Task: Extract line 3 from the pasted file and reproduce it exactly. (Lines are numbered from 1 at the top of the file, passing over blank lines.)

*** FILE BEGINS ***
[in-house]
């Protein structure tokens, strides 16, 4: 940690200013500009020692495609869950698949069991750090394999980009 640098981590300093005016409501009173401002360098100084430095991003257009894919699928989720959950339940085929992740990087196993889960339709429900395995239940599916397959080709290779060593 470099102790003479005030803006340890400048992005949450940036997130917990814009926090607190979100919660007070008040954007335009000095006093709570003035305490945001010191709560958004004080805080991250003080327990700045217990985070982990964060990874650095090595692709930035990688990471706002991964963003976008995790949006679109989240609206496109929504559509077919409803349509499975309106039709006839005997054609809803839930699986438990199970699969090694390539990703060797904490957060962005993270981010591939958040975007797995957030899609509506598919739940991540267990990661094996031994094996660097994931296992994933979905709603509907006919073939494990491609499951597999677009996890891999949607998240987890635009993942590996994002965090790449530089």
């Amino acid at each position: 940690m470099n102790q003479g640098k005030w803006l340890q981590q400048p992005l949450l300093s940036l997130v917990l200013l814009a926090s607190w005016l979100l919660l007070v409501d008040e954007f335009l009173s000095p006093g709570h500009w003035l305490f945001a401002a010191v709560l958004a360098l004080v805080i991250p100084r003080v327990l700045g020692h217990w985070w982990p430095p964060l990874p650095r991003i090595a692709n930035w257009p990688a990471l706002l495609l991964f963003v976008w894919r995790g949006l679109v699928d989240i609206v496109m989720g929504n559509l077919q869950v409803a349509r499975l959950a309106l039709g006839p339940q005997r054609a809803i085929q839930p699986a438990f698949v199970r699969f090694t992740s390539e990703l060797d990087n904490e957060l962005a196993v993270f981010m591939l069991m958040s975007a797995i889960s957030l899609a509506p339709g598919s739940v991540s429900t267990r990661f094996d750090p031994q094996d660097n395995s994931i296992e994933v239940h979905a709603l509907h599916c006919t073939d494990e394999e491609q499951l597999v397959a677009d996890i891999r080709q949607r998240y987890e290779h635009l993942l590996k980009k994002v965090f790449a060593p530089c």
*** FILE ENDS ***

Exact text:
């Amino acid at each position: 940690m470099n102790q003479g640098k005030w803006l340890q981590q400048p992005l949450l300093s940036l997130v917990l200013l814009a926090s607190w005016l979100l919660l007070v409501d008040e954007f335009l009173s000095p006093g709570h500009w003035l305490f945001a401002a010191v709560l958004a360098l004080v805080i991250p100084r003080v327990l700045g020692h217990w985070w982990p430095p964060l990874p650095r991003i090595a692709n930035w257009p990688a990471l706002l495609l991964f963003v976008w894919r995790g949006l679109v699928d989240i609206v496109m989720g929504n559509l077919q869950v409803a349509r499975l959950a309106l039709g006839p339940q005997r054609a809803i085929q839930p699986a438990f698949v199970r699969f090694t992740s390539e990703l060797d990087n904490e957060l962005a196993v993270f981010m591939l069991m958040s975007a797995i889960s957030l899609a509506p339709g598919s739940v991540s429900t267990r990661f094996d750090p031994q094996d660097n395995s994931i296992e994933v239940h979905a709603l509907h599916c006919t073939d494990e394999e491609q499951l597999v397959a677009d996890i891999r080709q949607r998240y987890e290779h635009l993942l590996k980009k994002v965090f790449a060593p530089c």